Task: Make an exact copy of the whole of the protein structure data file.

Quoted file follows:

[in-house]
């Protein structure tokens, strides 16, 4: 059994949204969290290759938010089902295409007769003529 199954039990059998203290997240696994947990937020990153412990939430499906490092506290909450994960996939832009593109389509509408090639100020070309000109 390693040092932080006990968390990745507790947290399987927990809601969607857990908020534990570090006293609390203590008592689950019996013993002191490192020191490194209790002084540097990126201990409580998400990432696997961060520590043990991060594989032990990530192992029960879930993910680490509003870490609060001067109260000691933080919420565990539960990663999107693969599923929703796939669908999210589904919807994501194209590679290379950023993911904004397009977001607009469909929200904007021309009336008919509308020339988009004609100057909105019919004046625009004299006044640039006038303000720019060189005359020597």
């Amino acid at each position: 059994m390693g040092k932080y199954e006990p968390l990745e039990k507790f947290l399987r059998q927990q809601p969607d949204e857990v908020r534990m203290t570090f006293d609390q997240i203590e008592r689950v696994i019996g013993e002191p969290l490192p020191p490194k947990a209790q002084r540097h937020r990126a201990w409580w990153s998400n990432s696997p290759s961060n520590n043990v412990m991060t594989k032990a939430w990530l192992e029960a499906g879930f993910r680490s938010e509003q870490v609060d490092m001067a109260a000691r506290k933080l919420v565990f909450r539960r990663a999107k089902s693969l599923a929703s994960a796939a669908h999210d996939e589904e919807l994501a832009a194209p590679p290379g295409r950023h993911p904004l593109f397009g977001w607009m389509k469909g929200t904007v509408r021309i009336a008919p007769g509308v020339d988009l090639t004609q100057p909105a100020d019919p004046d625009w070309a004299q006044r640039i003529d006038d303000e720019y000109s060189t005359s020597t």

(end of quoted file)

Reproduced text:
[in-house]
């Protein structure tokens, strides 16, 4: 059994949204969290290759938010089902295409007769003529 199954039990059998203290997240696994947990937020990153412990939430499906490092506290909450994960996939832009593109389509509408090639100020070309000109 390693040092932080006990968390990745507790947290399987927990809601969607857990908020534990570090006293609390203590008592689950019996013993002191490192020191490194209790002084540097990126201990409580998400990432696997961060520590043990991060594989032990990530192992029960879930993910680490509003870490609060001067109260000691933080919420565990539960990663999107693969599923929703796939669908999210589904919807994501194209590679290379950023993911904004397009977001607009469909929200904007021309009336008919509308020339988009004609100057909105019919004046625009004299006044640039006038303000720019060189005359020597």
């Amino acid at each position: 059994m390693g040092k932080y199954e006990p968390l990745e039990k507790f947290l399987r059998q927990q809601p969607d949204e857990v908020r534990m203290t570090f006293d609390q997240i203590e008592r689950v696994i019996g013993e002191p969290l490192p020191p490194k947990a209790q002084r540097h937020r990126a201990w409580w990153s998400n990432s696997p290759s961060n520590n043990v412990m991060t594989k032990a939430w990530l192992e029960a499906g879930f993910r680490s938010e509003q870490v609060d490092m001067a109260a000691r506290k933080l919420v565990f909450r539960r990663a999107k089902s693969l599923a929703s994960a796939a669908h999210d996939e589904e919807l994501a832009a194209p590679p290379g295409r950023h993911p904004l593109f397009g977001w607009m389509k469909g929200t904007v509408r021309i009336a008919p007769g509308v020339d988009l090639t004609q100057p909105a100020d019919p004046d625009w070309a004299q006044r640039i003529d006038d303000e720019y000109s060189t005359s020597t």